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Sarah Brendel

"Du Bist Nicht Allein"--easy for you to say if you are Germany's top export to the Christian music scene. Recently, singer / songwriter Sarah Brendel and I were discussing her top ten German chart stopper. The name of Sarah Brendel’s top ten German chart stopper, "Du Bist Nicht Allein," may require extensive knowledge of a foreign language for most North Americans. It is a good thing Sarah’s skills for songwriting and performing in English are also very good North American music fans would be missing out on a terrifically talented acoustic guitar player and singer.
 
Brendel, whose musical influences include people as diverse as Coldplay, Radiohead, Bob Dylan, Johnny Cash and Larry Norman, fuses styles that sonically reflect Sarah McLachlan, Lisa Loeb, Superchic[k] and fellow German artist Christina Sturmer. She can do it all; slowing the song down to a gentle ballad, easing the listener into a light pop tune ("Turn"), provide an ethereal ambience in "Babel Towers" and then rocking out with the best of them on songs like "Commodity" and "No More." 
 
Brendel is a self-confessed fan of highly regarded Xavier Naidoo, an East Indian / South African singer living in Germany. Naidoo’s commitment to meaningful lyrics has inspired Brendel to pen thoughtful, but provocative poetry. Her words challenge her listeners to think about the dynamic of living a life for Christ.
 
Brendel says, “In Germany, you will find a lot of Christian singles in the mainstream market. In Germany there aren’t really any Christian music radio stations so the artists are forced to compete on mainstream radio to sell their CDs and develop a fan following."  She says as long as one writes and produces good music, the stations will put it into their regular rotation. 

Now isn’t that an interesting thought? Do you think just maybe we might have a slightly skewed perception on this side of the pond?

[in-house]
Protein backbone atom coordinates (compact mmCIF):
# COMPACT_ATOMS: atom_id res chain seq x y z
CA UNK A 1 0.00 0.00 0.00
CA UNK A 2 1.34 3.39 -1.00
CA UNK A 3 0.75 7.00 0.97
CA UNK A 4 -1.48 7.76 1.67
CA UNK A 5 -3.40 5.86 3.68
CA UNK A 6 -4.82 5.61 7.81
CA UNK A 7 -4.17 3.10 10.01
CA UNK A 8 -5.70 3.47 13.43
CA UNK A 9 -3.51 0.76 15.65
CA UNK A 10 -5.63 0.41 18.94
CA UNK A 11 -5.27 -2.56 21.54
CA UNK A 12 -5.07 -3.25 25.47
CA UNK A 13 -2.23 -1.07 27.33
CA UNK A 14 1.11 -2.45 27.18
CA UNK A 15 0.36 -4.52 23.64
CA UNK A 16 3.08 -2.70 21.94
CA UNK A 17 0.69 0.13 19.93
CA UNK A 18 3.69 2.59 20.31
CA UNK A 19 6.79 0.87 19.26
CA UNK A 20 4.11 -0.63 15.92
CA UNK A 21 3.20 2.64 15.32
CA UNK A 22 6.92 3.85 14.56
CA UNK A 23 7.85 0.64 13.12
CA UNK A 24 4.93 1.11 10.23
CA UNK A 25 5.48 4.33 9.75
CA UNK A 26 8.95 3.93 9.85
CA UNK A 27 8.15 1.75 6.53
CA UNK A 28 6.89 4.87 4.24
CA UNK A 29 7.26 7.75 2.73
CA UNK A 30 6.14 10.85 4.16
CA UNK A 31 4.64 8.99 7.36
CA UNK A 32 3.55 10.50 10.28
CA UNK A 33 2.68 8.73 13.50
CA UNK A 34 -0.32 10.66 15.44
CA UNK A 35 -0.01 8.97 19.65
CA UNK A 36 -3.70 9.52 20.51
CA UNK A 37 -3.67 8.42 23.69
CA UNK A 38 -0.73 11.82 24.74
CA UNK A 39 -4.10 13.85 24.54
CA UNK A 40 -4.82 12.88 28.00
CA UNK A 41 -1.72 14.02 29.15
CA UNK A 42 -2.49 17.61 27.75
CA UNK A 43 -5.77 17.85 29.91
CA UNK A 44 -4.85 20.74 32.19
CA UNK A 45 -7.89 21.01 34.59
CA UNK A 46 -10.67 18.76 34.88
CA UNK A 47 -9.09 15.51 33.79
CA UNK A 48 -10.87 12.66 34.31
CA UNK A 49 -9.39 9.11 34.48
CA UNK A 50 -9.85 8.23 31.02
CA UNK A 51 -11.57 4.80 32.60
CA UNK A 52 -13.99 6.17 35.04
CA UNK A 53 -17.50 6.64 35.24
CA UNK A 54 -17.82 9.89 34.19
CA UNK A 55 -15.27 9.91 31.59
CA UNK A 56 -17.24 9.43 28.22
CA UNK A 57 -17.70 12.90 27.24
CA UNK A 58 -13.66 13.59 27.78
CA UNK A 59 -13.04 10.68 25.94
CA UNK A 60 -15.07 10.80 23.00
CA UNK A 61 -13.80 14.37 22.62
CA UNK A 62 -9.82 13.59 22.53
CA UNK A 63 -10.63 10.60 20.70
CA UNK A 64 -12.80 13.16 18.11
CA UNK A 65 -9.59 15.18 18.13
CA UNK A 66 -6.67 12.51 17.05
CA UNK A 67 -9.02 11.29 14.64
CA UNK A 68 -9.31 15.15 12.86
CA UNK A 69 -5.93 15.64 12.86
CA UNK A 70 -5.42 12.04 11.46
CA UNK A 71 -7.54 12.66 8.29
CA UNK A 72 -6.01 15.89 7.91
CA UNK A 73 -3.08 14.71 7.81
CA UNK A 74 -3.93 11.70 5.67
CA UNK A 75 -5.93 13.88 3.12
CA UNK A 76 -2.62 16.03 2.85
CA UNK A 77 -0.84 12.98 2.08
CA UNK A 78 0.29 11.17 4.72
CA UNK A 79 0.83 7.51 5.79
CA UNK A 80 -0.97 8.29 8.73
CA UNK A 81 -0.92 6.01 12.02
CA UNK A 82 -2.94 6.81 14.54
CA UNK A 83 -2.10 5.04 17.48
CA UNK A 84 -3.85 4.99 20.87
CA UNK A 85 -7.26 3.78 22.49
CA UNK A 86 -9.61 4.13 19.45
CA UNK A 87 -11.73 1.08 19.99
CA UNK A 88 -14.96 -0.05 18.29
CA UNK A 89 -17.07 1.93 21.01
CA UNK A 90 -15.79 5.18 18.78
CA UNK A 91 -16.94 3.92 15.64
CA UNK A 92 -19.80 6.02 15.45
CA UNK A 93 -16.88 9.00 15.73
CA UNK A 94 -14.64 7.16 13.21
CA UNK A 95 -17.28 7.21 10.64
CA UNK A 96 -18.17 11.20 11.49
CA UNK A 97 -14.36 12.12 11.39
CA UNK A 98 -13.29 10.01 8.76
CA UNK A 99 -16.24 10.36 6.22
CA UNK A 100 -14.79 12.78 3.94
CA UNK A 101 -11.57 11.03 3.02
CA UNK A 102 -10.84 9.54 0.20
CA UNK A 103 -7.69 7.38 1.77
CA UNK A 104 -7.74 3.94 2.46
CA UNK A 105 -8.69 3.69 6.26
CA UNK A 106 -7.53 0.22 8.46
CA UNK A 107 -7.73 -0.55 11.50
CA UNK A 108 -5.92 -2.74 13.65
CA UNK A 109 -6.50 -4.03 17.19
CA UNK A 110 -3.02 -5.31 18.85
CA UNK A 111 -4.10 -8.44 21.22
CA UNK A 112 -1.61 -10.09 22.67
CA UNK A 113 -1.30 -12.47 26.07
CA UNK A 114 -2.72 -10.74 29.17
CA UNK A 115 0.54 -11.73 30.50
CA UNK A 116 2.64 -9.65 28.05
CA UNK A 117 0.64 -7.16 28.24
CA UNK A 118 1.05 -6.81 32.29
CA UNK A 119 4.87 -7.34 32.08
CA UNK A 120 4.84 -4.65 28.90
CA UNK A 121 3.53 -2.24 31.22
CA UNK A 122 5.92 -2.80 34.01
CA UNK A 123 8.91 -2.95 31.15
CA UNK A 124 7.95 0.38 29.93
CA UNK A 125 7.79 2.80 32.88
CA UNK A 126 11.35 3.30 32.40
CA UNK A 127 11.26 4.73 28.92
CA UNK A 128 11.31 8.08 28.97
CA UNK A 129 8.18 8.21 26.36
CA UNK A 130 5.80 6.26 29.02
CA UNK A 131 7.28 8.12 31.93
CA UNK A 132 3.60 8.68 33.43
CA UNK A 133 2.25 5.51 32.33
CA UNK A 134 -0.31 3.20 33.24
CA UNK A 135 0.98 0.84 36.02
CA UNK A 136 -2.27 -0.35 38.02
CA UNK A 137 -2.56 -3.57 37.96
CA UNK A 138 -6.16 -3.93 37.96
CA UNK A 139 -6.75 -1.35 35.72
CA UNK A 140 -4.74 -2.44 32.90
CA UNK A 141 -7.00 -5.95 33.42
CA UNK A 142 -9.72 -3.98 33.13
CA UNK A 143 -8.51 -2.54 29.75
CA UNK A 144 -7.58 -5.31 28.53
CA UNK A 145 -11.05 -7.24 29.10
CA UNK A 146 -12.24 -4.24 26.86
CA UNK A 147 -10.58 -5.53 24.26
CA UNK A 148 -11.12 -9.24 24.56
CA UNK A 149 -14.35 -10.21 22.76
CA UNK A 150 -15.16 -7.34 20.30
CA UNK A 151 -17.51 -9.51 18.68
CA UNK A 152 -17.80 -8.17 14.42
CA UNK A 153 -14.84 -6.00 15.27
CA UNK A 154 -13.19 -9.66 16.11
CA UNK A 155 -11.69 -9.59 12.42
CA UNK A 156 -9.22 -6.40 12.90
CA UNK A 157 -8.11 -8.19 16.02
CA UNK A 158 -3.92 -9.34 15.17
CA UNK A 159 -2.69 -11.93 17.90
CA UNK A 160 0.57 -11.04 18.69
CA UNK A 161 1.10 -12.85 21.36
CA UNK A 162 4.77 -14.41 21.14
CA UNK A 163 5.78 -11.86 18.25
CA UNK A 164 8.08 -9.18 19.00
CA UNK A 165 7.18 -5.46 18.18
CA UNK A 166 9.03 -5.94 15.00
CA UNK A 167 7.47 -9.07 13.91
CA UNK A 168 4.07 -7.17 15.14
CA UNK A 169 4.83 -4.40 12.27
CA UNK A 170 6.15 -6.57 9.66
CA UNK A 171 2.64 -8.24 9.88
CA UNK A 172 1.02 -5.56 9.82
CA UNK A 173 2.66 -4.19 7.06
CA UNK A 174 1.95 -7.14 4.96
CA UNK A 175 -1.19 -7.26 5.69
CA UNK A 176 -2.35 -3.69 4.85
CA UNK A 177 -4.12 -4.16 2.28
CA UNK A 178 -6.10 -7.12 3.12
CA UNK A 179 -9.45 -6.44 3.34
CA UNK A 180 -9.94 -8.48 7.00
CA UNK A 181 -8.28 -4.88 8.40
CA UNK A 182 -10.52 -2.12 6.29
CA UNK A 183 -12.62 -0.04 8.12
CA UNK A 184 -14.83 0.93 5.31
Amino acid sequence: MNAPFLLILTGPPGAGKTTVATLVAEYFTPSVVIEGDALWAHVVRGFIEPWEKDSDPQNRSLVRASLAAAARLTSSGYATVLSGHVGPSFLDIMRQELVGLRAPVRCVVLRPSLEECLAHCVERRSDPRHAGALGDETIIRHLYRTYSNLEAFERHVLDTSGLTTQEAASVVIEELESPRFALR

Most of the songs on her self-titled Inpop album were co-written with longtime friend and band mate from Germany, Jorn Schluter. Brendel says about Schluter, “He’s the person who really understands my music. A few years ago we started writing songs together and found out we are on the same wavelength. His lyrics are awesome.”
 
Brendel finds audiences respond to her differently in North America versus Germany. “Here in America, everybody is very open and they aren’t as critical as the Germans are. In Germany, the people are standing in front of the stage and watching everything you do. Germans are more serious than Americans so I find it easier to play over here.”  She goes on to say she finds North American audiences to be more receptive to her. 
 
Brendel and husband Stephen set up house in Nashville, Tennessee earlier this year and for the most part plan to live in the US until her career is over. At first, she found the adjustments difficult and as one would expect, she was homesick.  “To be honest, at first it was really hard because I left behind my family, my home and my house. People tried really hard to welcome us here.  I like it over here a lot, the people are awesome.”  She says she found traveling and seeing so much of the country really exciting and she soon got over her homesickness.